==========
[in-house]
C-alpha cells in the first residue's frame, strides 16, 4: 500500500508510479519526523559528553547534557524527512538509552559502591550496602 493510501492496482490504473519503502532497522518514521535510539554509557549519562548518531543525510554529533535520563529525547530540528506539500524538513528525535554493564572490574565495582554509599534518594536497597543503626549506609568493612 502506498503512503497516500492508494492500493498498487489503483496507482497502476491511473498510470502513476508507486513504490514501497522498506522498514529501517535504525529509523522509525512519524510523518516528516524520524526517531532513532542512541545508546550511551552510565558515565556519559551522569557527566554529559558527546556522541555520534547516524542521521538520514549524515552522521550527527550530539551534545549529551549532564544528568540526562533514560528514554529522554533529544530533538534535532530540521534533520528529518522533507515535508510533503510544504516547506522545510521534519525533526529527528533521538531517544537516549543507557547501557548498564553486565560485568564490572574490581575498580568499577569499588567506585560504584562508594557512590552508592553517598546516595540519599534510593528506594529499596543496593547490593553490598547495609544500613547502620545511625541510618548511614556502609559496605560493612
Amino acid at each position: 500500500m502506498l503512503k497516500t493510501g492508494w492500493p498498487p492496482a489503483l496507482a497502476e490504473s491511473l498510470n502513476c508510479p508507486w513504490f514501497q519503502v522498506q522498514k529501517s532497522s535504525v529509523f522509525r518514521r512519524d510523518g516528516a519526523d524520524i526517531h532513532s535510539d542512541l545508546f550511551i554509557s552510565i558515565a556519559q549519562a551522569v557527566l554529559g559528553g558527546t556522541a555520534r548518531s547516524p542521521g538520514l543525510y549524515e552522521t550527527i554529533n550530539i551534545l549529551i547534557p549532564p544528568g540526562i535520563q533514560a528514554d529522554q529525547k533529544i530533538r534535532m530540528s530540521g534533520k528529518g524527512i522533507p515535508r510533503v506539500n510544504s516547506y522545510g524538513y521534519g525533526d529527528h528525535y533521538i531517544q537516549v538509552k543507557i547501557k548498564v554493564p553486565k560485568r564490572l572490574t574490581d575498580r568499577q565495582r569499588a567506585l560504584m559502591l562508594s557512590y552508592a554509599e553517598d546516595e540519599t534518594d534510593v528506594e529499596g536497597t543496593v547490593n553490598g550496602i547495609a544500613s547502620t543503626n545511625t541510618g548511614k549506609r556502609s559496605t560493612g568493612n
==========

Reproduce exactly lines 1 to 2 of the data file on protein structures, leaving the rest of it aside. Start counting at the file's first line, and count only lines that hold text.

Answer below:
[in-house]
C-alpha cells in the first residue's frame, strides 16, 4: 500500500508510479519526523559528553547534557524527512538509552559502591550496602 493510501492496482490504473519503502532497522518514521535510539554509557549519562548518531543525510554529533535520563529525547530540528506539500524538513528525535554493564572490574565495582554509599534518594536497597543503626549506609568493612 502506498503512503497516500492508494492500493498498487489503483496507482497502476491511473498510470502513476508507486513504490514501497522498506522498514529501517535504525529509523522509525512519524510523518516528516524520524526517531532513532542512541545508546550511551552510565558515565556519559551522569557527566554529559558527546556522541555520534547516524542521521538520514549524515552522521550527527550530539551534545549529551549532564544528568540526562533514560528514554529522554533529544530533538534535532530540521534533520528529518522533507515535508510533503510544504516547506522545510521534519525533526529527528533521538531517544537516549543507557547501557548498564553486565560485568564490572574490581575498580568499577569499588567506585560504584562508594557512590552508592553517598546516595540519599534510593528506594529499596543496593547490593553490598547495609544500613547502620545511625541510618548511614556502609559496605560493612